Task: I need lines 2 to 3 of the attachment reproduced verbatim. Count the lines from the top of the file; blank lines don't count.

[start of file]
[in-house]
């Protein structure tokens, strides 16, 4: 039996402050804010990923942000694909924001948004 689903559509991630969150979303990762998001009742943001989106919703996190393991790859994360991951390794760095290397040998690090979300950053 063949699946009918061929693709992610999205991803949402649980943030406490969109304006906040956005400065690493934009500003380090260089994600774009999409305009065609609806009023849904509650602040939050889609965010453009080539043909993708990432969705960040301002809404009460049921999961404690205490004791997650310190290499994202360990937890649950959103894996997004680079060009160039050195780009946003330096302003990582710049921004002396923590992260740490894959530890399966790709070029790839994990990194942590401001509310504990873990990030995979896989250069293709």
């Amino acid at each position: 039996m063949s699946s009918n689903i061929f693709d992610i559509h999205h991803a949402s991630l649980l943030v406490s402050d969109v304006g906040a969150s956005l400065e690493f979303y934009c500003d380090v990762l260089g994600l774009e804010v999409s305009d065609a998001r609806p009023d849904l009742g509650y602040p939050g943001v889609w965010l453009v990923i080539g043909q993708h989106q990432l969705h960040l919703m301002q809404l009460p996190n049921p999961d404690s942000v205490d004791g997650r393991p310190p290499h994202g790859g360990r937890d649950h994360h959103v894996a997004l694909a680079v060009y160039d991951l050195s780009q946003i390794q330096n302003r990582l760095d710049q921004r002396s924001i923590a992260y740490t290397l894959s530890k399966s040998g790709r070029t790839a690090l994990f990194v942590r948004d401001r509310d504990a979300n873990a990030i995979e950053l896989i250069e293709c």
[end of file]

């Protein structure tokens, strides 16, 4: 039996402050804010990923942000694909924001948004 689903559509991630969150979303990762998001009742943001989106919703996190393991790859994360991951390794760095290397040998690090979300950053 063949699946009918061929693709992610999205991803949402649980943030406490969109304006906040956005400065690493934009500003380090260089994600774009999409305009065609609806009023849904509650602040939050889609965010453009080539043909993708990432969705960040301002809404009460049921999961404690205490004791997650310190290499994202360990937890649950959103894996997004680079060009160039050195780009946003330096302003990582710049921004002396923590992260740490894959530890399966790709070029790839994990990194942590401001509310504990873990990030995979896989250069293709």
């Amino acid at each position: 039996m063949s699946s009918n689903i061929f693709d992610i559509h999205h991803a949402s991630l649980l943030v406490s402050d969109v304006g906040a969150s956005l400065e690493f979303y934009c500003d380090v990762l260089g994600l774009e804010v999409s305009d065609a998001r609806p009023d849904l009742g509650y602040p939050g943001v889609w965010l453009v990923i080539g043909q993708h989106q990432l969705h960040l919703m301002q809404l009460p996190n049921p999961d404690s942000v205490d004791g997650r393991p310190p290499h994202g790859g360990r937890d649950h994360h959103v894996a997004l694909a680079v060009y160039d991951l050195s780009q946003i390794q330096n302003r990582l760095d710049q921004r002396s924001i923590a992260y740490t290397l894959s530890k399966s040998g790709r070029t790839a690090l994990f990194v942590r948004d401001r509310d504990a979300n873990a990030i995979e950053l896989i250069e293709c």